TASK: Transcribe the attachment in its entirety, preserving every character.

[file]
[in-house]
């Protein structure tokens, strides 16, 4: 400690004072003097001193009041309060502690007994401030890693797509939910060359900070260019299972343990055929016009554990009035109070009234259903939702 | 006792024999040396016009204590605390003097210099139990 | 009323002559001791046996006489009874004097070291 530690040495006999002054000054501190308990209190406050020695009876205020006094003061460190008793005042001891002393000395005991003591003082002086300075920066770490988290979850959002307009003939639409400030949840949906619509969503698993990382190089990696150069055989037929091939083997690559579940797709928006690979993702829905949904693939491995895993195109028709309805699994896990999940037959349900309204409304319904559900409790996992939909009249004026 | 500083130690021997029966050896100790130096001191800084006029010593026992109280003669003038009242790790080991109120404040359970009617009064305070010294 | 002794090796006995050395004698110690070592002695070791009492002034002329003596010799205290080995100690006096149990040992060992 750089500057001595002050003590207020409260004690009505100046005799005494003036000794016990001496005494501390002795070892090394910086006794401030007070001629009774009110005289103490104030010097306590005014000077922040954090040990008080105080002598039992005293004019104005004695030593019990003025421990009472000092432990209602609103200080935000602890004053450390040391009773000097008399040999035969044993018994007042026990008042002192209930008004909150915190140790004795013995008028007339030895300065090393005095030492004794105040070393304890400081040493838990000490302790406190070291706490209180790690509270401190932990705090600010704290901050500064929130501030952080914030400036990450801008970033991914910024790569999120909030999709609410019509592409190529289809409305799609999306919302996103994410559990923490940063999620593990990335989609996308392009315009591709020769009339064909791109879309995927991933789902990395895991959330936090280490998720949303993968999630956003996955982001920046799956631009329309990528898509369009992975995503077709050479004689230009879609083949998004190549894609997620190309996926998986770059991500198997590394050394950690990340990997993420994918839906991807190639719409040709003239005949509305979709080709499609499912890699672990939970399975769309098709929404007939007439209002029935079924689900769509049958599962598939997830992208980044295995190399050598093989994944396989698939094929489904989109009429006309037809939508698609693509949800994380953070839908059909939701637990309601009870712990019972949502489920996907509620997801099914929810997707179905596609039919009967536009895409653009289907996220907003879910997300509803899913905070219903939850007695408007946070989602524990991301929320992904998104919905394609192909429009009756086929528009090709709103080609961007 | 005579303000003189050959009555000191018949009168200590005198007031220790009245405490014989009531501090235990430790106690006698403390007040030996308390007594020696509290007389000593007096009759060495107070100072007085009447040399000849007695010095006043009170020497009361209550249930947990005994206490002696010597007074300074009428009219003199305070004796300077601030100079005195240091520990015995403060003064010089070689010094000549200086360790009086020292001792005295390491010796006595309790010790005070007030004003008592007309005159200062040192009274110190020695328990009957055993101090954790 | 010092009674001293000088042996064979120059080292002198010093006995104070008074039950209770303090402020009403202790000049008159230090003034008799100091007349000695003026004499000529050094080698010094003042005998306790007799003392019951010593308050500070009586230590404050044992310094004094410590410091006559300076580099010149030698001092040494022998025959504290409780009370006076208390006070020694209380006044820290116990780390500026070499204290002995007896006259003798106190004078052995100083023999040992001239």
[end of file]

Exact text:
[in-house]
């Protein structure tokens, strides 16, 4: 400690004072003097001193009041309060502690007994401030890693797509939910060359900070260019299972343990055929016009554990009035109070009234259903939702 | 006792024999040396016009204590605390003097210099139990 | 009323002559001791046996006489009874004097070291 530690040495006999002054000054501190308990209190406050020695009876205020006094003061460190008793005042001891002393000395005991003591003082002086300075920066770490988290979850959002307009003939639409400030949840949906619509969503698993990382190089990696150069055989037929091939083997690559579940797709928006690979993702829905949904693939491995895993195109028709309805699994896990999940037959349900309204409304319904559900409790996992939909009249004026 | 500083130690021997029966050896100790130096001191800084006029010593026992109280003669003038009242790790080991109120404040359970009617009064305070010294 | 002794090796006995050395004698110690070592002695070791009492002034002329003596010799205290080995100690006096149990040992060992 750089500057001595002050003590207020409260004690009505100046005799005494003036000794016990001496005494501390002795070892090394910086006794401030007070001629009774009110005289103490104030010097306590005014000077922040954090040990008080105080002598039992005293004019104005004695030593019990003025421990009472000092432990209602609103200080935000602890004053450390040391009773000097008399040999035969044993018994007042026990008042002192209930008004909150915190140790004795013995008028007339030895300065090393005095030492004794105040070393304890400081040493838990000490302790406190070291706490209180790690509270401190932990705090600010704290901050500064929130501030952080914030400036990450801008970033991914910024790569999120909030999709609410019509592409190529289809409305799609999306919302996103994410559990923490940063999620593990990335989609996308392009315009591709020769009339064909791109879309995927991933789902990395895991959330936090280490998720949303993968999630956003996955982001920046799956631009329309990528898509369009992975995503077709050479004689230009879609083949998004190549894609997620190309996926998986770059991500198997590394050394950690990340990997993420994918839906991807190639719409040709003239005949509305979709080709499609499912890699672990939970399975769309098709929404007939007439209002029935079924689900769509049958599962598939997830992208980044295995190399050598093989994944396989698939094929489904989109009429006309037809939508698609693509949800994380953070839908059909939701637990309601009870712990019972949502489920996907509620997801099914929810997707179905596609039919009967536009895409653009289907996220907003879910997300509803899913905070219903939850007695408007946070989602524990991301929320992904998104919905394609192909429009009756086929528009090709709103080609961007 | 005579303000003189050959009555000191018949009168200590005198007031220790009245405490014989009531501090235990430790106690006698403390007040030996308390007594020696509290007389000593007096009759060495107070100072007085009447040399000849007695010095006043009170020497009361209550249930947990005994206490002696010597007074300074009428009219003199305070004796300077601030100079005195240091520990015995403060003064010089070689010094000549200086360790009086020292001792005295390491010796006595309790010790005070007030004003008592007309005159200062040192009274110190020695328990009957055993101090954790 | 010092009674001293000088042996064979120059080292002198010093006995104070008074039950209770303090402020009403202790000049008159230090003034008799100091007349000695003026004499000529050094080698010094003042005998306790007799003392019951010593308050500070009586230590404050044992310094004094410590410091006559300076580099010149030698001092040494022998025959504290409780009370006076208390006070020694209380006044820290116990780390500026070499204290002995007896006259003798106190004078052995100083023999040992001239």